One of Janet’s most memorable moments was volunteering at the Build-a-Bug station at least year’s Monarch Fest. She helped the Nature Center’s exceptionally creative and talented Teacher Naturalist-Brendan Schaffer build bugs together. Helping excited kids and adults alike was a fun and rewarding experience. In addition to the great volunteering work Janet has done she can also play the Banjo and Dulcimer, two string instruments with a rich country heritage.

Greg De Witt

Greg was born and raised in Haddonfield, New Jersey and after graduating from Stockton University in 2000 (Go Ospreys!), moved to Vermont where he lived for four years before returning to his home state. Greg first volunteered for New Jersey Audubon in 2015 through a trail that was dedicated to his brother, Ryan De Witt. The trail is located at the Cape May Bird Observatory’s Northwood Center. Before the inception of the trail, the backyard of the Northwood Center was densely covered with invasive species, such as English Ivy, Porcelain Berry, Multiflora Rose, and Japanese Honeysuckle, to the point that it made the property inaccessible.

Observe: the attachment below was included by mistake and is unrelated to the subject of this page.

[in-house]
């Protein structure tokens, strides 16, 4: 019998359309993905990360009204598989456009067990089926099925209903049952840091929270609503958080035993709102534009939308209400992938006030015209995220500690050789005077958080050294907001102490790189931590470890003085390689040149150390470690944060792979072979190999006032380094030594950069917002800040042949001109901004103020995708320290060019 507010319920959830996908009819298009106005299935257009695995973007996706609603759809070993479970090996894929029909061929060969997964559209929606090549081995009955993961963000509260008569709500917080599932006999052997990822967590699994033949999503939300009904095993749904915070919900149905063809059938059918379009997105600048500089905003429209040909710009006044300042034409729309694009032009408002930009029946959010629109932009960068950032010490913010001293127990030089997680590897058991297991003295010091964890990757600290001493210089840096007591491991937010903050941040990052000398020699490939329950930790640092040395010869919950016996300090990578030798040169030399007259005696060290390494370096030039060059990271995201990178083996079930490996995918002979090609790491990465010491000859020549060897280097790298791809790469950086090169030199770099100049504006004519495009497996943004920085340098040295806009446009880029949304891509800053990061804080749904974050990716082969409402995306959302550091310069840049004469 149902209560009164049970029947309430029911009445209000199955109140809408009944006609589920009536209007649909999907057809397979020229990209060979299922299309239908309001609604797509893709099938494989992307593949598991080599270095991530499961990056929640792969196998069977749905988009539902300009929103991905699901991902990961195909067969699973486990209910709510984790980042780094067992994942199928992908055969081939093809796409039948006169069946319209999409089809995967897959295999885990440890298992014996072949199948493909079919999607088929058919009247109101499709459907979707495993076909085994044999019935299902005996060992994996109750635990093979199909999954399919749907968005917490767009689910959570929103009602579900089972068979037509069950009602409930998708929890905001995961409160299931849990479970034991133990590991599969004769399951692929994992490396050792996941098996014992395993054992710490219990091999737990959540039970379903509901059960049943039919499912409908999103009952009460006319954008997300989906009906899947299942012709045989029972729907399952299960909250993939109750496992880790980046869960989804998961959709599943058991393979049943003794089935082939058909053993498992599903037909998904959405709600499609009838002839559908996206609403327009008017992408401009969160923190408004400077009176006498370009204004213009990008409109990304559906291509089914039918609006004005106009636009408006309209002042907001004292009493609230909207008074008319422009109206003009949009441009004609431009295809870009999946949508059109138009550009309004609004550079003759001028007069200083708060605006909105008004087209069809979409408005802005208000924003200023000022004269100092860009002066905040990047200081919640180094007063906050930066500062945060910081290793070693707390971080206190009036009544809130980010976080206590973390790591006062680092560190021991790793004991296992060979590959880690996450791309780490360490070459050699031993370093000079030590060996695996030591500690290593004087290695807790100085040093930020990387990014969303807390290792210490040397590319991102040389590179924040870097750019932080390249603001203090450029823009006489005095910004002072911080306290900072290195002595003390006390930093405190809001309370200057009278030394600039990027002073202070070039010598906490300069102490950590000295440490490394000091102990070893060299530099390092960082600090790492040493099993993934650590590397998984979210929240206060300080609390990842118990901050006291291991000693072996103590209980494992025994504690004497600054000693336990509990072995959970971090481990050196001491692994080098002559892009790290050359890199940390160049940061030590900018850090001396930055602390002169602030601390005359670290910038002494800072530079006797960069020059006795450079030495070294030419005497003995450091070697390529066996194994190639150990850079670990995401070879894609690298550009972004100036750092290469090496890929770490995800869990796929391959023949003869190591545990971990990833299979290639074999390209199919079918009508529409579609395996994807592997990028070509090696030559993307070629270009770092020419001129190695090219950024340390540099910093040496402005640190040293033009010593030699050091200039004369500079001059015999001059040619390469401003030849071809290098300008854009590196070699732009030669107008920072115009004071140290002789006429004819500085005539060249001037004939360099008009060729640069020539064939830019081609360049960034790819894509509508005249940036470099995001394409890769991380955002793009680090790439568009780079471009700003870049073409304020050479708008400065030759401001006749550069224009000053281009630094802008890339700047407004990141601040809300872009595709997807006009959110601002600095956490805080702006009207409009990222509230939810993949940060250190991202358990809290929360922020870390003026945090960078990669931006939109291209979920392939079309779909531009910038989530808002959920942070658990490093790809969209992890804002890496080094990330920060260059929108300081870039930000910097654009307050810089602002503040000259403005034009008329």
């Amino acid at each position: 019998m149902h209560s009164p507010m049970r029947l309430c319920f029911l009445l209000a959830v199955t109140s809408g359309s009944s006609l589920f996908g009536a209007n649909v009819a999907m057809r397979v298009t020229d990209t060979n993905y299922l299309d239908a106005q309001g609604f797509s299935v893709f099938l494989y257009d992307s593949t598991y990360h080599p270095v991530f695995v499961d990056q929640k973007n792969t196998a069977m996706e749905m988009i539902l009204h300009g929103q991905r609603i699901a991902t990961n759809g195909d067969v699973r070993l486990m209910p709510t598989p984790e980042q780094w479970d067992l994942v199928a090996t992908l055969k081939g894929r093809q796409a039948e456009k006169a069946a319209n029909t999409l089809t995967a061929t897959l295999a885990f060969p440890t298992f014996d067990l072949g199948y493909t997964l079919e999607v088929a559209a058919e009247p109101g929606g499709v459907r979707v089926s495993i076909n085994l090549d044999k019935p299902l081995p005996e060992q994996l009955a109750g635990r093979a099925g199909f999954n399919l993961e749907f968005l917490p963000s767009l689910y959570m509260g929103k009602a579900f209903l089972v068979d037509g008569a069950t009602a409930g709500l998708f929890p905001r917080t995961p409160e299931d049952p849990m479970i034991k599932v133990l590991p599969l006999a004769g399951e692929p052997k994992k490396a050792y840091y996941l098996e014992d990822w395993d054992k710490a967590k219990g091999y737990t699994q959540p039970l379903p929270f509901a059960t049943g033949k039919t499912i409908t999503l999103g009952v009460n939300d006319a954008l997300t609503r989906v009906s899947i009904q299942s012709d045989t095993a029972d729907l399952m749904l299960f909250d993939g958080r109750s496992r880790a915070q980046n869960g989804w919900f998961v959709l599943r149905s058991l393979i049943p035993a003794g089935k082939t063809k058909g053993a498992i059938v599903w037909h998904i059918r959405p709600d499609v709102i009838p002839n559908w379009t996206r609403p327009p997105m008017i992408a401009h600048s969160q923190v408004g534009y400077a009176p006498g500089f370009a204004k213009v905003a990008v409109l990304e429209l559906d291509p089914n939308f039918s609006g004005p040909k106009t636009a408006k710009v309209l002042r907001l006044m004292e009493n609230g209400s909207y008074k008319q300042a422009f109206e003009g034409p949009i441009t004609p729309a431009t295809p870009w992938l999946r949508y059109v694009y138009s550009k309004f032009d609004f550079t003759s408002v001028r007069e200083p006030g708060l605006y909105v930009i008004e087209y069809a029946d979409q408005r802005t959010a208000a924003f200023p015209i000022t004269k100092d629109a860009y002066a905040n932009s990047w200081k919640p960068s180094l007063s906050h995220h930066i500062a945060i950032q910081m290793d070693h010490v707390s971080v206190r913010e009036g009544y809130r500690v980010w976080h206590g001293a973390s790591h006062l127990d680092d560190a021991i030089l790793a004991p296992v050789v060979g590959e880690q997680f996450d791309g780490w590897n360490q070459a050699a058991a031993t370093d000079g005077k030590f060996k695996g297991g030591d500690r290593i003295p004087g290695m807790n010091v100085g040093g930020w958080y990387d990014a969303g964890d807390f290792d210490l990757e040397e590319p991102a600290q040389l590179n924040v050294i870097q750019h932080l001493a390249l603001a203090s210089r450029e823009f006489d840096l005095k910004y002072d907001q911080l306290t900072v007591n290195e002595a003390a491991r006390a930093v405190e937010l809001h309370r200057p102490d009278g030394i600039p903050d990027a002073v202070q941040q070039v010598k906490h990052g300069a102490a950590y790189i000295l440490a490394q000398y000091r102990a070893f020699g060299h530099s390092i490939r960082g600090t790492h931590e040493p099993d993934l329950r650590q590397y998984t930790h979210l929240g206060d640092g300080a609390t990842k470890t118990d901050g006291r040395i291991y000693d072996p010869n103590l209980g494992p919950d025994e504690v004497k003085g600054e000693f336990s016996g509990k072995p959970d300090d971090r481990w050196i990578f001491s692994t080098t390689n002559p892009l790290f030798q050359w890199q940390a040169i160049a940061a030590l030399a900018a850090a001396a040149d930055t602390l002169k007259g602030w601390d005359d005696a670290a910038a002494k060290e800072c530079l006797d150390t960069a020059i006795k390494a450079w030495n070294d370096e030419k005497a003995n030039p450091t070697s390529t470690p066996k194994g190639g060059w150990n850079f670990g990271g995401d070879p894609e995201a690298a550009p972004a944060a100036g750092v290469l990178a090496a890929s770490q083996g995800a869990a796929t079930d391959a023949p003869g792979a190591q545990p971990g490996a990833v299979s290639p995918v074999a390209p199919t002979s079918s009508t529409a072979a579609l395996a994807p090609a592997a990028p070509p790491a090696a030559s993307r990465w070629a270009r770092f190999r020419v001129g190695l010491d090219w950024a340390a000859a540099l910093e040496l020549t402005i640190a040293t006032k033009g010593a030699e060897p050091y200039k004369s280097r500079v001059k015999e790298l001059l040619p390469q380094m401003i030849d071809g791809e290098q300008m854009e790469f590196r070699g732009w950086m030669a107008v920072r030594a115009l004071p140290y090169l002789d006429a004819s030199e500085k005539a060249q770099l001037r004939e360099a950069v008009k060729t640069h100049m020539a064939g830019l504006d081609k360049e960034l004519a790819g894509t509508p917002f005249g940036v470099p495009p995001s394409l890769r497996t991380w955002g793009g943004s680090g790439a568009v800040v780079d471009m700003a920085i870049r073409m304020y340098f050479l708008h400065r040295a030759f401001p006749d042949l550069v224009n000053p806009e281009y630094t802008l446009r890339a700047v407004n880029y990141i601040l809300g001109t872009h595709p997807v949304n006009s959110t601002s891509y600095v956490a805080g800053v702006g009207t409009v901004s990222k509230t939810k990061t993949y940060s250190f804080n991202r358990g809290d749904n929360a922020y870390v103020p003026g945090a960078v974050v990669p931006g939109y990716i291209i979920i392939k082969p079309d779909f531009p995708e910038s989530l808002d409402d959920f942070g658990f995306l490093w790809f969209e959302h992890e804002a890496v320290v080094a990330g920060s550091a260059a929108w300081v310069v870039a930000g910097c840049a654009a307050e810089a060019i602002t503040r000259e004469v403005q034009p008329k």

Greg spent the bulk of his efforts volunteering at the Northwood Center to help remove invasive species in order to create a trail designed by Josh Nemeth and Dustin Welch of The Wildlife Gardener. After much blood, sweat, and tears, the property at Northwood now contains a beautiful trail surrounded with native plants, shrubs, and trees. The trail has had a positive impact on the wildlife that lives and passes through Cape May Point and attracts a community of people who visit throughout the year to bird, enjoy nature, and learn about the benefits that native plants have on wildlife and the environment.

Greg enjoys volunteering for several reasons but says that the most important reasons is because it is important to give back and help the environment. Ultimately, Greg wants to do his part in helping make New Jersey a better place for people and wildlife. Some of his most memorable moments include seeing volunteers rally and give up weekends to spare time and help create the trail, the new friendships that were gained. Last, but certainly not least, Greg will always remember October 16, 2016, the day the trail was officially dedicated to his brother, Ryan De Witt. Greg is currently taking everything he has learned while volunteering with New Jersey Audubon and applying it to his own property to create suitable habitat for wildlife through native landscaping.

 

If you would like to learn how you can get involved in aiding stewardship efforts, contact Steven Garcia, Stewardship Technician, [email protected] to join our mailing list for upcoming volunteer days.

New Jersey Audubon